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Even-Numbered Magic Squares


Date: 04/30/2001 at 13:23:58
From: David
Subject: Magic square

Dear Dr. Math,

I believe your method of constructing magic squares (see 
http://mathforum.org/dr.math/problems/magic_squares_needed.html   , 
Magic Square Puzzle) is good for odd integers, but does not work for, 
say, n = 4. Do you have a different way that works for even numbers?

David


Date: 05/11/2001 at 10:01:44
From: Doctor Toughy
Subject: Re: Magic square

Hi David,

Thanks for writing to Dr. Math.

I found the following information in the Dr. Math archive by searching 
on the keywords 'magic square':

  How to Construct Magic Squares - Allan Adler
  http://mathforum.org/alejandre/magic.square/adler/adler4.html   

This will give you the following 4x4 magic square and directions for 
how to create it:

         1  15  14   4       
        12   6   7   9       
         8  10  11   5       
        13   3   2  16       

Each row and column adds up to 34.  In order to create 6x6, 8x8, and 
larger magic squares, subtract 8 1/2 from each of the above numbers to 
create a new 4x4 square where each row and column now add up to zero:

         1  15  14   4         -7 1/2    7 1/2   6 1/2   -4 1/2
        12   6   7   9          3 1/2   -2 1/2  -1 1/2      1/2
         8  10  11   5           -1/2   -1 1/2  -2 1/2   -3 1/2
        13   3   2  16          4 1/2   -5 1/2  -6 1/2    7 1/2

In creating our 6x6 we will use the numbers -17 1/2 through -8 1/2  
and 8 1/2 through 17 1/2. Except for the numbers used in the corners, 
each number we use on the edge will have its negative counterpart on 
the opposite end of that row. The corner number will have its opposite 
on the opposite corner.  

So, using the 10 numbers +/- 8 1/2 through +/- 17 1/2, select two 
numbers to determine whether they will work as corner numbers. We'll 
choose +/- 8 1/2 and +/- 9 1/2. This is a random selection, since in 
actuality there are many possible combinations that will work as 
corner numbers.  

When we add these numbers together we can get +/- 1 and +/- 18.  With 
the eight remaining, is it possible to make two sets each with four 
numbers such that one set when added equals +/- 18 and the other 
equals +/- 1?  It turns out that it is possible:

  10 1/2 + 11 1/2 + 13 1/2 - 17 1/2 = + 18
  
  14 1/2 + 15 1/2 - 12 1/2 - 16 1/2 = + 1

Now fill in the four corners with the opposites diagonal to each 
other.  

   8 1/2                   9 1/2


   


  -9 1/2                  -8 1/2

Since the bottom two corners add up to -18, place the four numbers 
that sum to +18 along the bottom in any order. Place their opposites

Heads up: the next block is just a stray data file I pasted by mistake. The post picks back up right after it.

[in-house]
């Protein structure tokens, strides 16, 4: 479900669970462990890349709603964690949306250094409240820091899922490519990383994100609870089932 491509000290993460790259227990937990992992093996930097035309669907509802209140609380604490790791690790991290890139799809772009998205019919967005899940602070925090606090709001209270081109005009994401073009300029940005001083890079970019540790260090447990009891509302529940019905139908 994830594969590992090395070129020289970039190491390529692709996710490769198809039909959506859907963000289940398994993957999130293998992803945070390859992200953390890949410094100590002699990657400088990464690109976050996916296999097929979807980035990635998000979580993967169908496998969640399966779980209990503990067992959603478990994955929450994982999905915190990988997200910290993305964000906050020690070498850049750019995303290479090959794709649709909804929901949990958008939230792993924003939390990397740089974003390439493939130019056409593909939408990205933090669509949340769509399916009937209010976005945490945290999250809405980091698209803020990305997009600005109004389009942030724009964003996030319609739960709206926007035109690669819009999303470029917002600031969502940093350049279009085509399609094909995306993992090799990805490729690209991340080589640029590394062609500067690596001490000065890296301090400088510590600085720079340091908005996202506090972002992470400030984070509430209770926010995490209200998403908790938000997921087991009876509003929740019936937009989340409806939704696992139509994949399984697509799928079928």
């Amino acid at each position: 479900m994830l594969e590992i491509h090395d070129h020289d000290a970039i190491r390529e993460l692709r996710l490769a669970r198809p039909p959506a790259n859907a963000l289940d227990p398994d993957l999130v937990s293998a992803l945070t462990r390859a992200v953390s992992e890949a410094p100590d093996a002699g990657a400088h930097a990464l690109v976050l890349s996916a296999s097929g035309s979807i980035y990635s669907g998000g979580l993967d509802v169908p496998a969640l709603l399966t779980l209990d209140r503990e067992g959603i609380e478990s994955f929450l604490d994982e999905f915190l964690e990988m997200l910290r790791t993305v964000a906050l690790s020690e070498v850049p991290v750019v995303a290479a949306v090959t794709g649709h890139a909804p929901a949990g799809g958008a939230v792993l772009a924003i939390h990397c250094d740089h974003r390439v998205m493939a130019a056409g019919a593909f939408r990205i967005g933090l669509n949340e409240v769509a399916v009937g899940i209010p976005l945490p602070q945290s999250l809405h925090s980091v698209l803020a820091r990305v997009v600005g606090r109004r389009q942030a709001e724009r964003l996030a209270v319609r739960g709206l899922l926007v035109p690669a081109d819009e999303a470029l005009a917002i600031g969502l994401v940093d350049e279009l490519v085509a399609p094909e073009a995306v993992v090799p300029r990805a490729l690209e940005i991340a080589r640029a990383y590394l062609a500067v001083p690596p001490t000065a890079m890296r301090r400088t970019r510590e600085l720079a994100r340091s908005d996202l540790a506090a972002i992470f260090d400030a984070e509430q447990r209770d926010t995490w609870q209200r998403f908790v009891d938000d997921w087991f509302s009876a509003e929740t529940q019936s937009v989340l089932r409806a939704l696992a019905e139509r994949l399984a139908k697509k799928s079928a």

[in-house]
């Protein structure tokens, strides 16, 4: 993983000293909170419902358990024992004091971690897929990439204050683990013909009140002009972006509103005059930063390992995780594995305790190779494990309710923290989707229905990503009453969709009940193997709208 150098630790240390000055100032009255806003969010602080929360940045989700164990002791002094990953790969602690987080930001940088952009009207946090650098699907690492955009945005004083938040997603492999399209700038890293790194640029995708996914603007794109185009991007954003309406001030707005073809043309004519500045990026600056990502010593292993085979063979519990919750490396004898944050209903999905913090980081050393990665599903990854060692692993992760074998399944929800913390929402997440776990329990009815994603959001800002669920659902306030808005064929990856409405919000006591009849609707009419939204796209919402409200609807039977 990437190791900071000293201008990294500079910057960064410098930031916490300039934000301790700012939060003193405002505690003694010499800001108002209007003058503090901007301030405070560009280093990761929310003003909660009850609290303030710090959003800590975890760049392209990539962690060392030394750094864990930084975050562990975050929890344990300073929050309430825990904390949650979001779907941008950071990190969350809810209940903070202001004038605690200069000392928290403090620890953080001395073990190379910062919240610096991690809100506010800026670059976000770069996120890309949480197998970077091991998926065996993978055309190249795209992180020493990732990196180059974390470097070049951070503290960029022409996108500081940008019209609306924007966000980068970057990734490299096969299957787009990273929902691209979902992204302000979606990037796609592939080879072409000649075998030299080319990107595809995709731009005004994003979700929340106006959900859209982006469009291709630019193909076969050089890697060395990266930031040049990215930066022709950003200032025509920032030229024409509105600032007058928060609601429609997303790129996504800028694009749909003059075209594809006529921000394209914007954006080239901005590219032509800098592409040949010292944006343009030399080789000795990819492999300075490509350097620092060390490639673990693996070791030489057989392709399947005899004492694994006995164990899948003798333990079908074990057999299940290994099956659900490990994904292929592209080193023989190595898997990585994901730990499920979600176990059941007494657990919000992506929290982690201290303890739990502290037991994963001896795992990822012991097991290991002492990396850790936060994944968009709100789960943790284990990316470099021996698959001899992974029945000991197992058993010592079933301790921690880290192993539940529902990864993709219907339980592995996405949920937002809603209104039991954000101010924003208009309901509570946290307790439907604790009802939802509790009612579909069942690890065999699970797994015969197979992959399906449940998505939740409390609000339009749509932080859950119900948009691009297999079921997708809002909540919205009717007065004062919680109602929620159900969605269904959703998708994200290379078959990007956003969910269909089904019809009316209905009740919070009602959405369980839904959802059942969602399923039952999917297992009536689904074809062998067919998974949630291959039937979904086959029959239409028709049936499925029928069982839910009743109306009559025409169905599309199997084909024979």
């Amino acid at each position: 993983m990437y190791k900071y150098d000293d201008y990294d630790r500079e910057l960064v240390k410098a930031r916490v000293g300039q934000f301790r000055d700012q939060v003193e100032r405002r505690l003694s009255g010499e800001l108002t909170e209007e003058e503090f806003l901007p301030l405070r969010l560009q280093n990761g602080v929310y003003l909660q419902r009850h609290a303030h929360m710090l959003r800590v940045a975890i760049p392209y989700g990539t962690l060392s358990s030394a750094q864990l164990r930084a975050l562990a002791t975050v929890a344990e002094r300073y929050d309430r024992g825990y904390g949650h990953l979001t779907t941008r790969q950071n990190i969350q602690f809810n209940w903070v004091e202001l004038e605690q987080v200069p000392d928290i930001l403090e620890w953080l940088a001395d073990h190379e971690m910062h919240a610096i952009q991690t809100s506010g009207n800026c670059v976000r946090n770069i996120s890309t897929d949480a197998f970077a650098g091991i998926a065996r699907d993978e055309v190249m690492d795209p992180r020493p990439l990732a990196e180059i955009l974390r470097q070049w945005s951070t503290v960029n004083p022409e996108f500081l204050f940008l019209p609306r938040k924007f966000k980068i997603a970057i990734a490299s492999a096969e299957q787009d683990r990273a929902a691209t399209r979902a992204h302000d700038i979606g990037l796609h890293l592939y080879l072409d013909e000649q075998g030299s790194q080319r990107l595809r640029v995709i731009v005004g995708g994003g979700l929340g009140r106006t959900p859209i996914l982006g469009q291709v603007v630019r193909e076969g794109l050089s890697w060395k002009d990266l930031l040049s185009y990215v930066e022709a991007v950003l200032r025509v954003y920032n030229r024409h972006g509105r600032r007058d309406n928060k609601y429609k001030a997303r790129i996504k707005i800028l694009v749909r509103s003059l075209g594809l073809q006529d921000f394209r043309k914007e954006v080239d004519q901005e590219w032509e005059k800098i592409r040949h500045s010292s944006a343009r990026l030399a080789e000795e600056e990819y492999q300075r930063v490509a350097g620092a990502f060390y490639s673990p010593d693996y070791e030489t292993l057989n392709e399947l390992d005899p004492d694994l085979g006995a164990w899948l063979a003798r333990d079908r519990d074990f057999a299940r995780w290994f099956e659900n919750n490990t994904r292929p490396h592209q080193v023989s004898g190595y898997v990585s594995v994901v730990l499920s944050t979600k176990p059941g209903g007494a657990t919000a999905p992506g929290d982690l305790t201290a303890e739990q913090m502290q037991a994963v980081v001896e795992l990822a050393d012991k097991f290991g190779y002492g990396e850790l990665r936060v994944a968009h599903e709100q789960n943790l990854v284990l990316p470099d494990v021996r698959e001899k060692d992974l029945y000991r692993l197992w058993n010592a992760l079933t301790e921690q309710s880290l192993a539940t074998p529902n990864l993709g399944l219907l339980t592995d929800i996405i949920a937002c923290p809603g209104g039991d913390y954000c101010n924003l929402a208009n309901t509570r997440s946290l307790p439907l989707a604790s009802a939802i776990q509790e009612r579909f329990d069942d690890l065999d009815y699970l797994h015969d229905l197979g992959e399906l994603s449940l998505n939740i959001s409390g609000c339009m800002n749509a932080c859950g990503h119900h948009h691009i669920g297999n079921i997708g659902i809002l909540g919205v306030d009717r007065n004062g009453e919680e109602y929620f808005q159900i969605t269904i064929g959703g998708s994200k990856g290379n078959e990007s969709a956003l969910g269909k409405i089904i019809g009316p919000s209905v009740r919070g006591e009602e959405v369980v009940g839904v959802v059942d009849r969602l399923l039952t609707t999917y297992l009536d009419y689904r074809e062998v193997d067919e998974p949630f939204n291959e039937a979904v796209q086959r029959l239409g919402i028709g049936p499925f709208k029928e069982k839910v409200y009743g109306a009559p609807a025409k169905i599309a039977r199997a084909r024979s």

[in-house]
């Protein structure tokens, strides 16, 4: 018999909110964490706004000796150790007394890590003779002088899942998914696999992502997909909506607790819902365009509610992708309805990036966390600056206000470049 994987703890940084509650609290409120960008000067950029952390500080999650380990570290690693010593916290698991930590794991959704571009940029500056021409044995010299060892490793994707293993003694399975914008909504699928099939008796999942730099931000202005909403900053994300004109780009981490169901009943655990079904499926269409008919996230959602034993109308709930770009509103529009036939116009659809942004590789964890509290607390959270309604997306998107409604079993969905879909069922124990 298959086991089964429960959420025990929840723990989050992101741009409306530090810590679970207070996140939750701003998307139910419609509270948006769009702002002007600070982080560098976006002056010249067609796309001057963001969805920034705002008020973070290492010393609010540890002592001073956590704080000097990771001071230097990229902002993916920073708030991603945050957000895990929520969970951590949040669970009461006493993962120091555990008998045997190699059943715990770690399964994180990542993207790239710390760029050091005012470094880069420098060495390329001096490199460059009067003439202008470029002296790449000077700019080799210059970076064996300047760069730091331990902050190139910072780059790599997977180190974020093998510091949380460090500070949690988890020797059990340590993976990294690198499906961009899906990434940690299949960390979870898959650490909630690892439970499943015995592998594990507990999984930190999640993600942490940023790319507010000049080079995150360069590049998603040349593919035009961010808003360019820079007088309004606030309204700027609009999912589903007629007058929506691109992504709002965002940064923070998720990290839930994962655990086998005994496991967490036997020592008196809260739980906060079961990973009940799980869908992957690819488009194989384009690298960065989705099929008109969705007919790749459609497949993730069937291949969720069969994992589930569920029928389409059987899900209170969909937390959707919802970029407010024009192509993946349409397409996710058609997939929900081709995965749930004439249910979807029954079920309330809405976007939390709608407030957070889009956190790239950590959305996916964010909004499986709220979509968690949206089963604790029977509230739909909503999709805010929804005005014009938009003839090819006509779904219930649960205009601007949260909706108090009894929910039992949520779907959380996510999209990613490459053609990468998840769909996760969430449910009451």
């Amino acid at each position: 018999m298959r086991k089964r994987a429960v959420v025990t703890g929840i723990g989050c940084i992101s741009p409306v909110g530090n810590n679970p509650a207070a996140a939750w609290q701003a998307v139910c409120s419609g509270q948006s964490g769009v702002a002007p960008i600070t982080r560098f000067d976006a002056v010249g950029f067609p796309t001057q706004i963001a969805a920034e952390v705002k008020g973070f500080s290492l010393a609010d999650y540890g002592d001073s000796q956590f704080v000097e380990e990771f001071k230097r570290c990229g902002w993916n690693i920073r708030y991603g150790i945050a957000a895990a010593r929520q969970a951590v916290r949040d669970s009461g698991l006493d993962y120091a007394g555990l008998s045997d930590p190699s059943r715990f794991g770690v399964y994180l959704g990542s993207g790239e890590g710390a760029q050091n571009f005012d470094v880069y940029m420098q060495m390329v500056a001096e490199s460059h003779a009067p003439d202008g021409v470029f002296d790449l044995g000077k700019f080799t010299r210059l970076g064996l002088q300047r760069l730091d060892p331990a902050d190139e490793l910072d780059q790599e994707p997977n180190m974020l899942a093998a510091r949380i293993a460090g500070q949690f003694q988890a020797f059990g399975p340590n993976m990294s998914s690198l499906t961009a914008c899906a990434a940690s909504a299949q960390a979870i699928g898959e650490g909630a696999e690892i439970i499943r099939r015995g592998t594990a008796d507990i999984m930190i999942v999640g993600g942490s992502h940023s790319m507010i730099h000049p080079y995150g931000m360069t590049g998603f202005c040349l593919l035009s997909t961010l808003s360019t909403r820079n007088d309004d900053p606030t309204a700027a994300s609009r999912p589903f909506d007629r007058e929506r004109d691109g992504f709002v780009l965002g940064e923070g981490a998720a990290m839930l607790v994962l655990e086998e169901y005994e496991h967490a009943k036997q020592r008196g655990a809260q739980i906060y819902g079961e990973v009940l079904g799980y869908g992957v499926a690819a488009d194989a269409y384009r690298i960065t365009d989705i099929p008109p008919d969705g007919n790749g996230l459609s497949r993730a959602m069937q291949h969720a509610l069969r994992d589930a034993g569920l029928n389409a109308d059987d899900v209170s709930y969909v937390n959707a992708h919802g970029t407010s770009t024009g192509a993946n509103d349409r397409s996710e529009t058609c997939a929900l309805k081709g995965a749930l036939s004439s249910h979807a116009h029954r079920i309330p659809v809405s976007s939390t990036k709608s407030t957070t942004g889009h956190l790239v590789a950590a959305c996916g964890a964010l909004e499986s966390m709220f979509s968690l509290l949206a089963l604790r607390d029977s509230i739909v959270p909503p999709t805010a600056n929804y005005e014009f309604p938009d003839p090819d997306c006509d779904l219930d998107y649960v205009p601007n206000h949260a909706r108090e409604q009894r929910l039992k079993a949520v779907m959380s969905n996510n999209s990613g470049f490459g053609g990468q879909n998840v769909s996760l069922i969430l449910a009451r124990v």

across the top. 
 
Since the two left corners add up to -1, place the four numbers that
sum to +1 along that side in any order and the opposites along the 
other side. You're now ready to either create an 8x8 or add 18 1/2 to 
each number to create a 6x6 magic square.
  
In creating an 8x8 magic square we need a total of 28 more numbers 
to fill in the outer edge of our 6x6, making it an 8x8. Since the 
highest/lowest numbers used in our 6x6 were +/- 17 1/2, the numbers 
we will use are +/- 18 1/2 through +/- 31 1/2. We'll try 18 1/2 and 
19 1/2 as our center numbers. Adding the two numbers we get:

       +/- 18 1/2 +/- 19 1/2 = +/-1 and +/- 38

Using the set of numbers +/- 20 1/2 through +/- 31 1/2 we make two 
sets of six numbers each consisting of six numbers which, when added 
together, equal the sums of the corner numbers:

  20 1/2, 21 1/2, 22 1/2, 23 1/2, -24 1/2, -25 1/2 

which, when added together, equal 38, and 

  26 1/2, 28 1/2, 31 1/2, -27 1/2, -29 1/2, -30 1/2 

which, when added together, equal -1

Place +/-18 1/2 in the four corners just as we did earlier.

   18 1/2                      19 1/2






   -19 1/2                    -18 1/2

   
Since the bottom two corner numbers add up to -38, place the numbers 
in the first set, which sum to +38, in the bottom row with their 
opposites in the top. Place the numbers in the second set, which sum 
to -1, on the right side with their opposites on the left, and you 
have an 8x8. 

Hope this helps. If you have any more questions about this or any 
other math topics, please write back.

- Doctor Toughy, The Math Forum
  http://mathforum.org/dr.math/   
    
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